Muskmelon (sold throughout the year)

Melon growing on vine

The most famous offering from Sembikiya is muskmelon, which is said to be the king of fruits and ranked highest among many various kinds of melons in terms of taste, scent, and appearance. Sembikiya shops only offer muskmelons grown in Shizuoka, which generally gets more sun than other areas in Japan and where the weather is warm. But, there is more to it than great weather; Sembikiya’s muskmelon, which is ranked the best, is the result of day-to-day efforts by the farmers to carefully control cultivation and who treat the produce as a treasure.

Let us present some of the typical cultivation methods of our farmers to give you an idea of how highly committed they are to quality:

Moisture Control

In order to keep the fruit from absorbing excess moisture, each melon is suspended above the ground, and the air temperature in the greenhouse is controlled accordingly. By preventing the melon from absorbing excess moisture, the rich flavor and scent can be enjoyed to the fullest.

One Fruit per Stem

Only one fruit is yielded from one stem; all other fruits are picked in advance. Limiting the number of fruits per stem to one prevents the dispersion of nutrients from the soil and stem and allows it to concentrate in the fruit.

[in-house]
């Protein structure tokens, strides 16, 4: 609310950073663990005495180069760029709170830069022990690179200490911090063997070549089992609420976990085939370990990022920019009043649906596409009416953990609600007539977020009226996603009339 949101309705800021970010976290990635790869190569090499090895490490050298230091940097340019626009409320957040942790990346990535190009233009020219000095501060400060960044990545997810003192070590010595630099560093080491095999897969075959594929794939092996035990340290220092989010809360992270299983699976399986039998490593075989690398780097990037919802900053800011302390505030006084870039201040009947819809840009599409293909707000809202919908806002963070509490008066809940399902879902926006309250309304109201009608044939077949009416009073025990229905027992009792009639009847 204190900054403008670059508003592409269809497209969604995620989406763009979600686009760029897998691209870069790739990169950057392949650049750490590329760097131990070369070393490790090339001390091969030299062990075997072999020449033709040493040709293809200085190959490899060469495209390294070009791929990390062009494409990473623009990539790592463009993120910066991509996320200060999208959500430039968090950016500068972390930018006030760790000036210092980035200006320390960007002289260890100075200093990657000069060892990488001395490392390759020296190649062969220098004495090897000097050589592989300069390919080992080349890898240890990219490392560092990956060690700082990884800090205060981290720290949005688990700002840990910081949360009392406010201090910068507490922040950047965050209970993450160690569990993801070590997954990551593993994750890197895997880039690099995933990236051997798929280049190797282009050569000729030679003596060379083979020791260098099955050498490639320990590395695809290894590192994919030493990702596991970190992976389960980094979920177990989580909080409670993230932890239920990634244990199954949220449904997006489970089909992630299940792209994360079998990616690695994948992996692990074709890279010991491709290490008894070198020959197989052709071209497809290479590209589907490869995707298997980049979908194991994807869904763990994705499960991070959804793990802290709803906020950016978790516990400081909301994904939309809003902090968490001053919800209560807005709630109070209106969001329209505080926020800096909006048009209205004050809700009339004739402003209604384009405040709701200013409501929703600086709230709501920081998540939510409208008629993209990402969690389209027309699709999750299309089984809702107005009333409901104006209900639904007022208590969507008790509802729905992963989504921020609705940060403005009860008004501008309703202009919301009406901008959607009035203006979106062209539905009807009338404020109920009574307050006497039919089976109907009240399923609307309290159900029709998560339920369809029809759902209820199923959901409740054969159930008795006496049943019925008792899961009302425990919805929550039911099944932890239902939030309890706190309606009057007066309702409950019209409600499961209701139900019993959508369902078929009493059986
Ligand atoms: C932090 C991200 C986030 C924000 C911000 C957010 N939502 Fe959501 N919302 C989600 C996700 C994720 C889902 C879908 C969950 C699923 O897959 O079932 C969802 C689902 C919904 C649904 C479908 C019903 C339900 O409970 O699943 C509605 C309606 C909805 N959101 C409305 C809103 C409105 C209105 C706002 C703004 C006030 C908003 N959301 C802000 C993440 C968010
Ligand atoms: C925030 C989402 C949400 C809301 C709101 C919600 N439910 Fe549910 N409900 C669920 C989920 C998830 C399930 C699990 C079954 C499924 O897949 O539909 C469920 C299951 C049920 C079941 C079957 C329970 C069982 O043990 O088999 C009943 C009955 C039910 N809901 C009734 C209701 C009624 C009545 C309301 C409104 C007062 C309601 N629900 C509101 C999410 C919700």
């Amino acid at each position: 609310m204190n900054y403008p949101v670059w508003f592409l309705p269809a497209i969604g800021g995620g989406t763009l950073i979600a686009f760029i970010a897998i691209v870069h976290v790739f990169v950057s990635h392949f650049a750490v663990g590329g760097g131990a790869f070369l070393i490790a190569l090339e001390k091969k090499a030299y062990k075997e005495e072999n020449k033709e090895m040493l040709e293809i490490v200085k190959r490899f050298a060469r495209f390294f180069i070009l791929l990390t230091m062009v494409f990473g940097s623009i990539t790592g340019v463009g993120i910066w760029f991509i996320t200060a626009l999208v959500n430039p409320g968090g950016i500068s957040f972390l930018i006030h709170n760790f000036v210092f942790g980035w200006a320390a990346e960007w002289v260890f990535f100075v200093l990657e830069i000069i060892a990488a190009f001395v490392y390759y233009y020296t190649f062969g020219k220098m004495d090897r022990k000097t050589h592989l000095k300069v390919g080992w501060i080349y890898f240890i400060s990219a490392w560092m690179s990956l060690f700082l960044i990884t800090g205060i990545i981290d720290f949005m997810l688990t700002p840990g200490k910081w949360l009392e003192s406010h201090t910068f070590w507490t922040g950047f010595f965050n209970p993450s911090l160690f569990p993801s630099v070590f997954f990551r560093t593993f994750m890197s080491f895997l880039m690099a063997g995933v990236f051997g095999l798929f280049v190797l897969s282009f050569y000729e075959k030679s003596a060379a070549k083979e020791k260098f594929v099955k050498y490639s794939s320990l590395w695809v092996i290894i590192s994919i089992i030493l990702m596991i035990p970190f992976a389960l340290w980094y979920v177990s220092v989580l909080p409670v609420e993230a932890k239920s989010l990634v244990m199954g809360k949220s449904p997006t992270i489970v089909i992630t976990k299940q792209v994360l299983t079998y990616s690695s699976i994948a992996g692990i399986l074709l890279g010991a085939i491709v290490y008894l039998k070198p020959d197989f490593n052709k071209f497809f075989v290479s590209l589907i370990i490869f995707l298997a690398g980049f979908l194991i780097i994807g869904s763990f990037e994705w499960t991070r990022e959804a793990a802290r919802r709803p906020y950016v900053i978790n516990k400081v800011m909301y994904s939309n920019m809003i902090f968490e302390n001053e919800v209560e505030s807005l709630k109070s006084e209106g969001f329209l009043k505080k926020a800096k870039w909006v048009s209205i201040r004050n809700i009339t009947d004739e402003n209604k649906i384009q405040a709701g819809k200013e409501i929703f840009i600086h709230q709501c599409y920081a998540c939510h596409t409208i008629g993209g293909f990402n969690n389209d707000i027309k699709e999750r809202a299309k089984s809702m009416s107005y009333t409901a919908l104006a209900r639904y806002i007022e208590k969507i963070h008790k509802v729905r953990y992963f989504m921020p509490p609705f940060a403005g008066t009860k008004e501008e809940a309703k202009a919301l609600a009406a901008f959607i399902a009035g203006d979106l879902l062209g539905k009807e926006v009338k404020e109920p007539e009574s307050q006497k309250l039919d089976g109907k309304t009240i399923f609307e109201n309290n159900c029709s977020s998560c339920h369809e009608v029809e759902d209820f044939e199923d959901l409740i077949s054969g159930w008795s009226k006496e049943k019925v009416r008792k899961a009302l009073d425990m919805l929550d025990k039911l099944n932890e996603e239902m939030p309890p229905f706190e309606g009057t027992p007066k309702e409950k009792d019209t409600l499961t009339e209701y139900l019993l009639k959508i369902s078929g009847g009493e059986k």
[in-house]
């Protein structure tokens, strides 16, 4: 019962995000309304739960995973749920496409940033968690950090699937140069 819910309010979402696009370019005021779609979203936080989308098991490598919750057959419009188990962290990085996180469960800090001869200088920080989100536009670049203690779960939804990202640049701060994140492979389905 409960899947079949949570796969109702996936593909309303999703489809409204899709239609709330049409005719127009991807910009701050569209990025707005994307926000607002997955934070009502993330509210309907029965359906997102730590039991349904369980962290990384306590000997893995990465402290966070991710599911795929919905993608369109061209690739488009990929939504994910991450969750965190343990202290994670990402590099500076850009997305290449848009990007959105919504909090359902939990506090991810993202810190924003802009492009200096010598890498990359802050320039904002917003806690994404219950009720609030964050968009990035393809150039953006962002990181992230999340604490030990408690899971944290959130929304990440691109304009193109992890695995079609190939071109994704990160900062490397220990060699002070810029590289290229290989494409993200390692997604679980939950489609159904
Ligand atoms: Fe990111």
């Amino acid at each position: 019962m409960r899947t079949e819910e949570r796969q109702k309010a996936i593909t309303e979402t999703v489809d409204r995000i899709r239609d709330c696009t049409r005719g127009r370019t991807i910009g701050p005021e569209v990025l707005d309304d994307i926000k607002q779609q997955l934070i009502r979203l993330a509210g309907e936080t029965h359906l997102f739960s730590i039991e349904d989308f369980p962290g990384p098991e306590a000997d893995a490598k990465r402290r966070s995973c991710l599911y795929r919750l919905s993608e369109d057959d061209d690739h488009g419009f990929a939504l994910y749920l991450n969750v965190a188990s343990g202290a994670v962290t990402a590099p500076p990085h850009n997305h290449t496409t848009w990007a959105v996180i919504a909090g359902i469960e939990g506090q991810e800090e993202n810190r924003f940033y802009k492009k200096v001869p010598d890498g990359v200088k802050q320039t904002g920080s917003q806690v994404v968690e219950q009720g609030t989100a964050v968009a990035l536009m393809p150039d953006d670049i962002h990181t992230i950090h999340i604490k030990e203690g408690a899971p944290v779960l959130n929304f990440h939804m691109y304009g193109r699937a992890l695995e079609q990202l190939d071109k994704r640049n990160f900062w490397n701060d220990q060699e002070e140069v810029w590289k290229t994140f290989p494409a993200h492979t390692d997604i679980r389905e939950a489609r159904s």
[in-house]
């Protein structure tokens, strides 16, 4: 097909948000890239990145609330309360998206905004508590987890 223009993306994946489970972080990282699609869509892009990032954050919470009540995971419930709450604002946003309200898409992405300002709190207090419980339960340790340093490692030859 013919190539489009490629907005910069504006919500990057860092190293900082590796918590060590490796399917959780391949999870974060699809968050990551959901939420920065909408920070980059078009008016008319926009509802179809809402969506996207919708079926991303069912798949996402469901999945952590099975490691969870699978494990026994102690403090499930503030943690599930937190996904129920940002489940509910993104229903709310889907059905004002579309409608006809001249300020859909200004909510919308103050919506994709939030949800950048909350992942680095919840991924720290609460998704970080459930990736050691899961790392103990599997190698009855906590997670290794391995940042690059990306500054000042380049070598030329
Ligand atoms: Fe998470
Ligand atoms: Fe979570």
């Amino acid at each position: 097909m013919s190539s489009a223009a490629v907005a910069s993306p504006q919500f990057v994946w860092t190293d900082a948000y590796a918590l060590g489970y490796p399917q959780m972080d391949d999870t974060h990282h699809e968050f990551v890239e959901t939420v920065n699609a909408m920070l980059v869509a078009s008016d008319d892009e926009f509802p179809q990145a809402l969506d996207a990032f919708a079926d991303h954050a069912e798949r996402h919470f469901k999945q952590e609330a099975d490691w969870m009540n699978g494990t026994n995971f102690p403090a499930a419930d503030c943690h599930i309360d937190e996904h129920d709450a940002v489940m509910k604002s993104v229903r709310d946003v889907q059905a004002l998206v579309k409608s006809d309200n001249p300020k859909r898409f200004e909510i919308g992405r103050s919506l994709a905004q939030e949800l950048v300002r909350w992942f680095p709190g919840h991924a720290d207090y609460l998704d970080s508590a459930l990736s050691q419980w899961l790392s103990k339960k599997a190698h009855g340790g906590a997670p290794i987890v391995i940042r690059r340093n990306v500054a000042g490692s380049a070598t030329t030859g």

Glass Greenhouses

While vinyl greenhouses are generally used in Japan to grow fruits and vegetables, the muskmelons produced in Shizuoka are grown in glass greenhouses. Glass greenhouses have higher sunlight transmittance, which is the most appropriate for the cultivation of muskmelons that grow best with light. In addition, the south-facing roofs of the glass greenhouses is relatively larger to admit more light into the inside even during winter when the position and angle of the sun is much lower.

Queen Strawberry (Nyohou strawberries): sold for a limited time only

Queen Strawberry growing on vine

The farmers in Kagawa grow Queen Strawberries for Sembikiya, and they spare no effort in paying delicate attention to the care of them to make our customers happy because of the taste. The strawberries we deliver are crimson and shiny as gems.